Psalm 139:23–24

Lord, I am willing; I am willing to be made willing! Grant to me repentance and faith today. I throw myself upon Your mercy and stand in Your grace. In Jesus' name, amen.


I love the way the apostle Paul framed the subject of repentance: "The goodness of God leads you to repentance" (Romans 2:4). Once, when our daughters were small, my wife and I rented a vacation home deep in the Smoky Mountains. That first night in that strange place was, as author and educator James Weldon Johnson put it, "blacker than a hundred midnights down in a cypress swamp"!

I was awakened in the middle of the night by the cries of our little seven-year-old at the top of the stairs. I bounded up the stairs to find her disoriented and scared in the darkness. I took her by the hand and led her down the stairs into the security of our own bed, where she soundly slept the rest of the night away.

And so it is that our dear Lord finds us in the night, often disoriented by the issues of life. He takes us by the hand, and, as the Bible says, His own goodness "leads [us] to repentance."

When all is said and done, what difference will it make if we drive luxury cars, eat vitamin-enriched foods, live in palatial homes, and are buried in mahogany caskets if we rise up in judgment to meet a God we do not know? Let His goodness take you by the hand today. He will lead you to repentance.


It may be that for too long you have called all the shots. Put your hand in His hand today. Go ahead, do it. He will lead you to repentance.


The goodness of God leads you to repentance.

Romans 2:4

Lord, I am amazed at Your love for me. You are a good God, and I put my hand in Yours today. Lead me in the way I should go. In Jesus' name, amen.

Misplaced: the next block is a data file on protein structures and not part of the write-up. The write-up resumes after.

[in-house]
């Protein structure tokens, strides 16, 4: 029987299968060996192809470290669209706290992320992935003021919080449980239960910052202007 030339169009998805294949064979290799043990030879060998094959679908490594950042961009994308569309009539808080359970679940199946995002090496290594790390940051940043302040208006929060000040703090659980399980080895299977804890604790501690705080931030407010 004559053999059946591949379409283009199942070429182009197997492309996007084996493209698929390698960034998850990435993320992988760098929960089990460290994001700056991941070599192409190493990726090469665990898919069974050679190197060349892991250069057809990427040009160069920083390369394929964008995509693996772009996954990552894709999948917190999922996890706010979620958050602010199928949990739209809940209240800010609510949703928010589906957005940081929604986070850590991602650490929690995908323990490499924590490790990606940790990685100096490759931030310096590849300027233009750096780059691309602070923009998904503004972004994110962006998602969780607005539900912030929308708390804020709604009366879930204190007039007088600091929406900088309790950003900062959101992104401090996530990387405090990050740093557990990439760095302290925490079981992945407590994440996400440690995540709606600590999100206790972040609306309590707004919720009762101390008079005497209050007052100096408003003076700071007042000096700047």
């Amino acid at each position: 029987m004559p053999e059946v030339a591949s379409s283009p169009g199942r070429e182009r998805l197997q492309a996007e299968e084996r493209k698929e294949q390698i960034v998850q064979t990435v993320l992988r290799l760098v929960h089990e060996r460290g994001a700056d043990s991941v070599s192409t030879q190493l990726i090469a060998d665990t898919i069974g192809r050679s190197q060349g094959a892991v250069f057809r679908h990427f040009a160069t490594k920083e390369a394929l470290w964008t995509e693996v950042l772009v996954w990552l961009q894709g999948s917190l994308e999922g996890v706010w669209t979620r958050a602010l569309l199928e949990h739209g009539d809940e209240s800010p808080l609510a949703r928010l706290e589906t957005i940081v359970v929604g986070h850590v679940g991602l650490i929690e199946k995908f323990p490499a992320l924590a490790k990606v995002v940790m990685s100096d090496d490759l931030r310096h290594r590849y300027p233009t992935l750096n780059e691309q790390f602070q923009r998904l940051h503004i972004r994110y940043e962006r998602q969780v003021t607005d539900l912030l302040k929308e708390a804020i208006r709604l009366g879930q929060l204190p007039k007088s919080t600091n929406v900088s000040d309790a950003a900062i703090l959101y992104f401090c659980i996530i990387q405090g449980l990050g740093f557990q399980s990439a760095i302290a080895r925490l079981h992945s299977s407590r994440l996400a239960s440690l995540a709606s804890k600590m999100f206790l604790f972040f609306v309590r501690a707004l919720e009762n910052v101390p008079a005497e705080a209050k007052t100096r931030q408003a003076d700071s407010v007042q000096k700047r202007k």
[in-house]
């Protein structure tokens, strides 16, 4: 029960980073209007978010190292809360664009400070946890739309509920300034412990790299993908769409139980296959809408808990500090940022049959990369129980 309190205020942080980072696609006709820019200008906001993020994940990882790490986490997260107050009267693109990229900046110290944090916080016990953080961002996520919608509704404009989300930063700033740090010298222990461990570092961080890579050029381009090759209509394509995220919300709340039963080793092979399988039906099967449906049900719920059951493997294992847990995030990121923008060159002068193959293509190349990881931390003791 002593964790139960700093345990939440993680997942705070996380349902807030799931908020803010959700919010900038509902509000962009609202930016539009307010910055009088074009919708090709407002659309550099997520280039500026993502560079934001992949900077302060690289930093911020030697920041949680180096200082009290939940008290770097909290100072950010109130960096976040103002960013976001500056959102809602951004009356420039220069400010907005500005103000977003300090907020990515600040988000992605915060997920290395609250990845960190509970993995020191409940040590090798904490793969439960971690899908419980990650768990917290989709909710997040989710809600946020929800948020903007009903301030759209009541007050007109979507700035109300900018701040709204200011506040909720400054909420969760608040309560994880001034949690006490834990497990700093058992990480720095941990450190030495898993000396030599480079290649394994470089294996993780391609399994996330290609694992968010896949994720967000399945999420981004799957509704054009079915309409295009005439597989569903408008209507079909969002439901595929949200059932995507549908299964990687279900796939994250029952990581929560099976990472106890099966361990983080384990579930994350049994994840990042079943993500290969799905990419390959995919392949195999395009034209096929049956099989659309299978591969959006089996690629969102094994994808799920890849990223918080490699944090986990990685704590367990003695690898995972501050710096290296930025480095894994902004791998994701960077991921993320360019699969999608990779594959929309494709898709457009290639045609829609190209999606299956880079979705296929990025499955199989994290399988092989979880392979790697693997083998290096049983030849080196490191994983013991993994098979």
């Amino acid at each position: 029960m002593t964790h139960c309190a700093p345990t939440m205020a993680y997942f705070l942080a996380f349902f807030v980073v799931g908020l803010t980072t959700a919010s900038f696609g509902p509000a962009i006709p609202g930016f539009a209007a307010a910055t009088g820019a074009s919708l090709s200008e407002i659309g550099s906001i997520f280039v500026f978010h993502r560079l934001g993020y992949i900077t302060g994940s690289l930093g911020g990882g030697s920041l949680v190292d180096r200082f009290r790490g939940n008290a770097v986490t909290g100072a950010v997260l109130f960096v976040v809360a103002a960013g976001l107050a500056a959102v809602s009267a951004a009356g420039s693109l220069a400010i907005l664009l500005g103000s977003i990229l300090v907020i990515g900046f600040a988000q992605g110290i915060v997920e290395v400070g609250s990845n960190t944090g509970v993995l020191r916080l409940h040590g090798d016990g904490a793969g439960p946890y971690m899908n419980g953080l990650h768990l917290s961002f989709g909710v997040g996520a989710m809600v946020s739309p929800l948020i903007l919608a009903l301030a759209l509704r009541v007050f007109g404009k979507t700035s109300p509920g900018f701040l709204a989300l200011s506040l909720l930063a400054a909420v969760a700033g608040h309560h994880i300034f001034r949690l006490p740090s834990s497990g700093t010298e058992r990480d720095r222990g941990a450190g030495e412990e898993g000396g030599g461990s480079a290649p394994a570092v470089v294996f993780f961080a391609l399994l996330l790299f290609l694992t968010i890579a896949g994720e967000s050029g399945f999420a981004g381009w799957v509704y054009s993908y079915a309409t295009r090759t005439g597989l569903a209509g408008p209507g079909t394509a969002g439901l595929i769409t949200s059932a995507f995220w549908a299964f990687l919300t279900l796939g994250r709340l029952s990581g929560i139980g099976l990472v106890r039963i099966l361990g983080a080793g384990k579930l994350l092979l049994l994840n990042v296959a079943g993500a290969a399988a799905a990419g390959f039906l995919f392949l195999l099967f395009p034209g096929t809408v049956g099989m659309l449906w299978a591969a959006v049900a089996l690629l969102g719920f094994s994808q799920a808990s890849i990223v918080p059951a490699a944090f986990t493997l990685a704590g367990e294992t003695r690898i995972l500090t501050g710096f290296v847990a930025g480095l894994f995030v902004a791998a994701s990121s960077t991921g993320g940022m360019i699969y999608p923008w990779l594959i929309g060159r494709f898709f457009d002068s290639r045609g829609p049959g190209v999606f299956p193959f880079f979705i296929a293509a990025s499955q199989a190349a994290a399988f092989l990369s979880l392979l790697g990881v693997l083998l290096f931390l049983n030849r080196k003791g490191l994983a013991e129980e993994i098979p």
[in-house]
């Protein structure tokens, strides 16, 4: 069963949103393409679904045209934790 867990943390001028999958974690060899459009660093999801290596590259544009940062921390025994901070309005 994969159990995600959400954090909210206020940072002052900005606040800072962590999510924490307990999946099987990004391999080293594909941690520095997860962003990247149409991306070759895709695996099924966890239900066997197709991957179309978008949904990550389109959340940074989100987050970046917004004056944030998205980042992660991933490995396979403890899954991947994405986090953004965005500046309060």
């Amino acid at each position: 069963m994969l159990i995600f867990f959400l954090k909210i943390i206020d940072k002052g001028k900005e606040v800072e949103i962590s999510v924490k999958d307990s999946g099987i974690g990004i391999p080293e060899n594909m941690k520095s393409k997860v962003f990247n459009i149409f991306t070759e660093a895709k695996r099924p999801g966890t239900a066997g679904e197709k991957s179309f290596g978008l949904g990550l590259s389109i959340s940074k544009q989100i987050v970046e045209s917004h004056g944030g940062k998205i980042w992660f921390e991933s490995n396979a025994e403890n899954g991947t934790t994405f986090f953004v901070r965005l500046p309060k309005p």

The Bible says, "And the Word became flesh and dwelt among us" (John 1:14). Who is this "Word"? It is God Himself, stepping out of heaven, clothing Himself in human flesh, and physically invading human history. John leaves no doubt concerning this identity: "In the beginning was the Word, and the Word was with God, and the Word was God" (John 1:1, emphasis added).

Jesus came down to where we are so that we could one day go to where He is! He came not clinging to the brightness of His glory, not shunning us for our sinful condition, but humbling Himself and taking on a garment of flesh. By doing so He can say to you and me, no matter our emotional condition, temptations, or pain, "I understand."

He "dwelt among us, ... full of grace and truth" (John 1:14). Jesus is full of grace. Because of His sacrifice, we don't get what we deserve, and that is called grace. And He is full of truth. It is only when His grace leads us to know the truth that we are truly free.

But that is not all. "We beheld His glory" (John 1:14). Paul said it like this: "Christ in you, the hope of glory" (Colossians 1:27). Have you personally beheld His glory in you?


When Jesus came and took on flesh, it was one of the most amazing acts of condescension to be found anywhere at any time. As you think of this code word today, marvel at how much you mean to Him.


"I will not leave you comfortless: I will come to you."

John 14:18 KJV

Lord, You humbled Yourself in coming to earth so I could go to heaven. And one day, because of Your marvelous grace, I can go to where You are because You came to where I am. In Jesus' name, amen.


We had a really good start. Life began in a perfect paradise. The climate was never too warm and never too cold. We had no heartaches, no worries. We felt no aches or pains. We were doing wonderfully well — until we disobeyed and ate the forbidden fruit and were expelled from the garden.

The first evidence of this demise came when Adam and Eve saw "that they were naked" (Genesis 3:7). They had been naked all along, but not until sin came did they take their eyes off God and put them on themselves. This is always what sin does. Before, God had been the center of their attention and devotion. Sin entered the picture, and their focus became centered squarely upon themselves.

Their first impulse? Grab some fig leaves and cover their nakedness. But God in His grace intervened because all the human mechanisms we use to try and cover our sin never suffice. He took an innocent little animal, killed it, and covered Adam and Eve with its skin. When that animal breathed its last breath, it became the first to know the expensive toll that sin takes on one's life.